Why is Jing-Mei's father not involved in the story?

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Jing-Mei's father is not really involved in the story because he is not involved in the conflict. The conflict takes place between Jing-Mei and her mother, ostensibly about the piano (but, really, the conflict seems to have more to do with Jing-Mei's failure to work hard and apply herself and...

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Jing-Mei's father is not really involved in the story because he is not involved in the conflict. The conflict takes place between Jing-Mei and her mother, ostensibly about the piano (but, really, the conflict seems to have more to do with Jing-Mei's failure to work hard and apply herself and her mother's belief that Jing-Mei could be great if she would only try). It is Jing-Mei's mother who forces her to try a number of different avenues to figure out where Jing-Mei's genius might lie; it is Jing-Mei's mother who makes her feel like she is not good enough, who seems to unleash the angry, rebellious child inside of her. Jing-Mei's father is really sort of a bystander, outside this relationship and not really a part of it: this is why he isn't a major part of the story.

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In keeping with the theme of dynamics in mother-daughter relationships, Jing-Mei’s father plays only a minor role in “Two Kinds” by Amy Tan.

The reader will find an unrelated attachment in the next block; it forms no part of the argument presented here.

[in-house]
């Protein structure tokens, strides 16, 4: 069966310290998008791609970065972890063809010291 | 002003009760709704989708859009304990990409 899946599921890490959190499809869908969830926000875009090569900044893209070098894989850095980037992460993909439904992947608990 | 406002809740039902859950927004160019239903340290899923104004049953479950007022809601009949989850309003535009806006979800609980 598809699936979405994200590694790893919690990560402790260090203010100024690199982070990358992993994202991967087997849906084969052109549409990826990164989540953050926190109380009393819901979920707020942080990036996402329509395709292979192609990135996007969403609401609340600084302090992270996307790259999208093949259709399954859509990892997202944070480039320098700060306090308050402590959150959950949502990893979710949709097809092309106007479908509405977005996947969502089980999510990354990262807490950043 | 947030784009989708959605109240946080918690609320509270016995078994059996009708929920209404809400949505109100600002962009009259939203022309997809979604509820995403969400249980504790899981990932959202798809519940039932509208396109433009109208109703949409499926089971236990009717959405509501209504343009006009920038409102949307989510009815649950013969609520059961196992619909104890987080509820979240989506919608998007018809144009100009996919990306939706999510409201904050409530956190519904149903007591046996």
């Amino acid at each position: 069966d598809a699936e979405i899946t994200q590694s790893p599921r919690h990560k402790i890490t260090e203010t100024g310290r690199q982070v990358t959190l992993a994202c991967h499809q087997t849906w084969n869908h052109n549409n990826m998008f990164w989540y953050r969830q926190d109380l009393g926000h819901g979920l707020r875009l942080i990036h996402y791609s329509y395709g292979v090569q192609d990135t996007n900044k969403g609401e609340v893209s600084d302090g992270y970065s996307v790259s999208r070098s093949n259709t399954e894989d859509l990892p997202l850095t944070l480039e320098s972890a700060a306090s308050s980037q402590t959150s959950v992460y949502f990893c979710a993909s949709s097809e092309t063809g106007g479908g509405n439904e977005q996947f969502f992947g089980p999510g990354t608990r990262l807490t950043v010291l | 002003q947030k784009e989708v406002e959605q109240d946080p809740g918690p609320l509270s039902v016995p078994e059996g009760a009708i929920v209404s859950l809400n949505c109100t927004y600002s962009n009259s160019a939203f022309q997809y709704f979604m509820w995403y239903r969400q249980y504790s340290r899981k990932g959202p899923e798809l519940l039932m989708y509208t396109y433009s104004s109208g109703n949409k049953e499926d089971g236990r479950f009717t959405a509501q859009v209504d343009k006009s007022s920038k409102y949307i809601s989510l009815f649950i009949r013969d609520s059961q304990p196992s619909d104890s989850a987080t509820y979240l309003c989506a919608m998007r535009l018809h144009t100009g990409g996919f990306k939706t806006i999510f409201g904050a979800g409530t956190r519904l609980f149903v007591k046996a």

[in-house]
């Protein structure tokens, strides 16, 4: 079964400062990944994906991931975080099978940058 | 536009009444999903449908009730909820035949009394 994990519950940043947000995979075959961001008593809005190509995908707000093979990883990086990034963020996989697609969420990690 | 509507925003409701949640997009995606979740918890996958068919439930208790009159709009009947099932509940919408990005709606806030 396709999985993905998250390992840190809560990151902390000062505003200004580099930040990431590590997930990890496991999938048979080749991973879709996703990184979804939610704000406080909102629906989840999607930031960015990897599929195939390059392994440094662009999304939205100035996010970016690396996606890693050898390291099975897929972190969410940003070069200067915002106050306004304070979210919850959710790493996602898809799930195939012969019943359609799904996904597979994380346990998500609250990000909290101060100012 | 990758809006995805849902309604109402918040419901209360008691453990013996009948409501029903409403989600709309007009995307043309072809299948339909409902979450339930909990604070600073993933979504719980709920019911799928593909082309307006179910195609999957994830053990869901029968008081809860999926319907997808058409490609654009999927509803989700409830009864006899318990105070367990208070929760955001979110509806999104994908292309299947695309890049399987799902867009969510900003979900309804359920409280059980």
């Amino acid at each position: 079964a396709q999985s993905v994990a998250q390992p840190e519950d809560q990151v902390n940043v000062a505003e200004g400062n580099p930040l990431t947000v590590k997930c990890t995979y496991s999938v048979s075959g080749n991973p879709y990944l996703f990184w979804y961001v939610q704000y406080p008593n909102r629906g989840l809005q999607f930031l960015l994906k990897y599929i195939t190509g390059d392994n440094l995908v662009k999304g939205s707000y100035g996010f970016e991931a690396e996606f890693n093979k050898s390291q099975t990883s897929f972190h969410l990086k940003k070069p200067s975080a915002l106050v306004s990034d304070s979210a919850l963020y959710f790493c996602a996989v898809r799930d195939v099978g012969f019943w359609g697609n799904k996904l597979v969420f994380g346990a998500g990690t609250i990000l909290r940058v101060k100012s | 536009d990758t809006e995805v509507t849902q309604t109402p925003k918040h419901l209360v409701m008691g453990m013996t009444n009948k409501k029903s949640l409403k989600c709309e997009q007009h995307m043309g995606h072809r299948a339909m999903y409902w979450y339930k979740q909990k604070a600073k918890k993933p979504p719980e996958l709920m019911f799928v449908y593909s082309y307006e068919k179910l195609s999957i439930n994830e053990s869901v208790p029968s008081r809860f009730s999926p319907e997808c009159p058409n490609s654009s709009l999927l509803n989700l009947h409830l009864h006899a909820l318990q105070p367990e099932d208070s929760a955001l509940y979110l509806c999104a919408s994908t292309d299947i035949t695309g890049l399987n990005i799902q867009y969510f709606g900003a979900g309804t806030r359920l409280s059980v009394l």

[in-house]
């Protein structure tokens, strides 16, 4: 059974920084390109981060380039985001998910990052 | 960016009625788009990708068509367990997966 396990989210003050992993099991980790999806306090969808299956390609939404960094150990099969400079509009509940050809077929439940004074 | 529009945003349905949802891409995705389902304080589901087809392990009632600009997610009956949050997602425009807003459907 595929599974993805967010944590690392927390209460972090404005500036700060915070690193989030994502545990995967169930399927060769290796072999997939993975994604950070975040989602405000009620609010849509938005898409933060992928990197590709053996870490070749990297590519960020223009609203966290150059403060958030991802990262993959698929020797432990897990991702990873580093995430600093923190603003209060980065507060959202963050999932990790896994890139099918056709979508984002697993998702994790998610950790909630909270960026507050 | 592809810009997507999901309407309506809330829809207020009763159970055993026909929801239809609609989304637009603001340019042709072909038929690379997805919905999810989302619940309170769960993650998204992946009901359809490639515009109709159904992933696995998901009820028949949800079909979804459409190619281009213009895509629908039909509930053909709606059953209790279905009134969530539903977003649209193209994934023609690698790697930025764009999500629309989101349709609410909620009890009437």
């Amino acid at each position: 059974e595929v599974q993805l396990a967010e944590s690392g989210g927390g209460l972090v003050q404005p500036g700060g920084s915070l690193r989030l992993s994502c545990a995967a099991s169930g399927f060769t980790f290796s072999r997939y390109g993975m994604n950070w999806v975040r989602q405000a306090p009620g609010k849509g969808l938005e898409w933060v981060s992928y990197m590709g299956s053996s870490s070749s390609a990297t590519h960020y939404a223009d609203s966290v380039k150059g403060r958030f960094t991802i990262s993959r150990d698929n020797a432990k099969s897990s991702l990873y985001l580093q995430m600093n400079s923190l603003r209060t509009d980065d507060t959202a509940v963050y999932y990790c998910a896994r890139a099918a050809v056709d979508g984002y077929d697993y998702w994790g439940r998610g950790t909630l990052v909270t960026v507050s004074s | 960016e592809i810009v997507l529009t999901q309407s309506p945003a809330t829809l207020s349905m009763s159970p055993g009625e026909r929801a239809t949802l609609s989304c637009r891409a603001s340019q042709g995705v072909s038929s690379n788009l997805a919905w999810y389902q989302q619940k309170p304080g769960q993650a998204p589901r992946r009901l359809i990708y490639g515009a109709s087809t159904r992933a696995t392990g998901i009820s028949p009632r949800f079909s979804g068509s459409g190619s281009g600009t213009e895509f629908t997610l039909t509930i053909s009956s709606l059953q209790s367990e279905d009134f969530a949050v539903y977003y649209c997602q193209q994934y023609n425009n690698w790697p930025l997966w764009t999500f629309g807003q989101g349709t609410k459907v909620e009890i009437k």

The author focuses on the interpersonal relationship between Jing-Mei and her mother while the father remains uninvolved. The mother endured unimaginable hardships in her homeland of China including losing her first husband and twin baby daughters. In America she hopes that her daughter will achieve the American Dream. Her husband does not involve himself in the volatile relationship between the two females; he remains a silent observer. The author’s purpose of examining the female relationships does not include a description of the father’s emotional reaction to his wife and daughter.

He does attend Jing-Mei’s recital. After her abysmal performance, she can feel the shame of both of her parents.

And now I realized how many people were in the audience - the whole world, it seemed. I was aware of eyes burning into my back. I felt the shame of my mother and father as they sat stiffly through the rest of the show.

Curiously, on the bus ride home her father hums a tune while his wife remains silent. This is another indication that he intends to stay out of the aftermath, once again emphasizing the minor role he plays in the theme of the story.

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